The Beginnings of a Family Man
"My self-esteem was low back then. I never thought I'd do as well as I have."
- James Raeford
James Raeford was born on October 15, 1934, in a small community right outside of Fayetteville, North Carolina, called Grays Creek. James is the son of Fred Douglas Raeford Sr. and Lelea Butler Raeford. He has one older brother named Fred "Buddy" Douglas, an older sister named Mae Pearl, and a younger sister named Mattie. Raeford and his siblings were all delivered by his aunt, who served as the family midwife. Raeford also has one half-brother named Anthony, and one half-sister named Faye, both of whom are from his father's second marriage.
Raeford says that he was closer to his mother than to his father growing up. Raeford refers to his mother as a loving woman that "would take care of us when we had a cold." He recalls hearing his mother come into his room as a child to make sure that he was "comfortable." His mother never knew that he was awake because he would always lie there in his bed as if he were asleep, but Raeford saw this discreet sign of affection. Raeford reminisces about his love for his mother by explaining how he used to go out to the outhouse and cry without anyone knowing, while his mother would groan from the pain she felt from the cancer that inhabited her body. Raeford recalls that she would moan in pain from the moment she woke up to the moment she went to sleep. Raeford's mother died at the young age of 36. Raeford was only 10 or 11 years old at the time, but today he is convinced that her death was a blessing. He is thankful that she did not have to experience the excruciating pain the cancer caused any longer than she did.
Raeford says that his father acted as a father and not as a friend to him growing up. But once Raeford was grown, his father tried to make up for it by wanting to be around him all the time. Raeford makes the comment that "my father wanted to be buddies with me when I grew up and would want to do everything with me." Reflecting back, he feels sure that the reason behind his father's actions was that he was trying to make up for the time that he lost with his son during his childhood by trying to be a good father figure. Raeford's father died at age 76.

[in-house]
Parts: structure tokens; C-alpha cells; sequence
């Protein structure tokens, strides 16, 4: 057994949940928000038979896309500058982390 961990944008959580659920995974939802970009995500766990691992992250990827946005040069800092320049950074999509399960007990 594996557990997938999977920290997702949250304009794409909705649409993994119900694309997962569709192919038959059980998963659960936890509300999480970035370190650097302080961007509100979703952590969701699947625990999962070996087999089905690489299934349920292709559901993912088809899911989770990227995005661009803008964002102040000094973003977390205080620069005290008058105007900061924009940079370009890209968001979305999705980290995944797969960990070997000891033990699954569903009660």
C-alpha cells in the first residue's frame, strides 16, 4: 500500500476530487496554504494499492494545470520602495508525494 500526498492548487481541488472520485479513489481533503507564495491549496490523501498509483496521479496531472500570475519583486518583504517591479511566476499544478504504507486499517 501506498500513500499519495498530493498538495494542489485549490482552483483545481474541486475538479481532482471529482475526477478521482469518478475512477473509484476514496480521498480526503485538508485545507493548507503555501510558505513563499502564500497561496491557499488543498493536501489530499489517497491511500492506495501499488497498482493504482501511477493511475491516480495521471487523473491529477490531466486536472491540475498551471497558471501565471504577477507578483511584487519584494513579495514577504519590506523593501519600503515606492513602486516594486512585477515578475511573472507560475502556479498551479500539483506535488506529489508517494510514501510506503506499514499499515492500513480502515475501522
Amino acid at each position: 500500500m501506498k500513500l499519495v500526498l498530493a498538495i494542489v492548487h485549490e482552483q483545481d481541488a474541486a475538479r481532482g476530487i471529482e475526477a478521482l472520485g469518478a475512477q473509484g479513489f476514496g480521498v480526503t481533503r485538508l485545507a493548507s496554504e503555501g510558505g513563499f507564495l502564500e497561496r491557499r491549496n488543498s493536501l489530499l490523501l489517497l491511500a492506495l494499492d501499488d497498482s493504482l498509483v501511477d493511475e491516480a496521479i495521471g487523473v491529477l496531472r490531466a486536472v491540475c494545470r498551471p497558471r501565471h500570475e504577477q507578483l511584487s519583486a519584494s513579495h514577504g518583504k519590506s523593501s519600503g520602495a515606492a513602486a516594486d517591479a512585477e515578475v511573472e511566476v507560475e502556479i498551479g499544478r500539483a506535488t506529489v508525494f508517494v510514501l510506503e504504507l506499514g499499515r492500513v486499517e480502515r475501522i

* Click on the play (triangle) button to listen to audio clips and click on the pause (two vertical lines) button to stop audio clips.
Audio clip of Raeford speaking about his relationship with his father
Raeford is married today to Daisy Raeford and has been for 46 years. He recalls the time he first met Daisy in 1957. He remembers going on a date with one of Daisy's friends, Daisy herself, and a few other people. He says that "the car was full and Daisy told another guy to get out so Raeford could get in." Instead of expressing interest in Daisy's friend, Raeford asked his date for Daisy's number, and he promptly called her the next day. Ever since that day, he and Daisy have been together. They dated for "a couple years" and then got married in the Justice of Peace office in Mooresville, North Carolina, for six dollars. Following the wedding, Daisy stayed with Raeford at his apartment in Davidson for 11 years until Raeford built a house in 1968. Raeford and Daisy still live in the same house today. It's Daisy's love of the family that Raeford admits to admiring the most about her. She knows how to raise a family much the same way his mother used to. In addition to being a great woman and a great mother, Raeford says that Daisy is also a great cook. Raeford's favorite dish of Daisy's is fish and turnip greens. After explaining this dish, Raeford reaches for his stomach and responds with an "umh, umh."
Raeford telling what he admires most about his wife
Raeford and Daisy have two sons, Pete and Ron. Pete is the oldest, Ron the youngest. Raeford says that Pete always worked harder than Ron in all that he did, but Ron had a little more natural talent. Raeford says that "rarely would Ron bring a book home from school."
Pete was a great football player that played in the USFL and the Arena League upon graduating from Northern Michigan University. Pete is presently a football coach at Bridgewater College in Bridgewater, Virginia. Raeford recalls trying not to cry when his son left for college, but he recalls that a tear "slipped out" and slowly ran down his face. Raeford felt a little embarrased at the time, but at that point, he knew that Pete realized how much his father cared for him.
Raeford at Pete's college graduation with from left: son Ron, wife Daisy, son Pete
Once Ron graduated from high school, he was not sure what he wanted to do. After getting laid off from a few jobs, Ron came to Raeford and told him that he wanted to go to barber school. Raeford said, "Ok, I'll do what I can to get you started." After Ron graduated from barber school in Charlotte, he went to work with Raeford. Once Raeford felt he was a capable barber, he let Ron run his shop on Main Street and shortly thereafter, decided to open up another shop in Cornelius. This shop is the one that Raeford works at now and has been working at for 4 and 1/2 years.
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The text, video, audio, and website are the result of interviews conducted by Ronnie Shore,
Davidson College Class of 2006, in the Fall of 2005.
© 2005 Kristi S. Multhaup, Ph.D. | Davidson College | Davidson, NC 28035 | Phone: 704.894.2008
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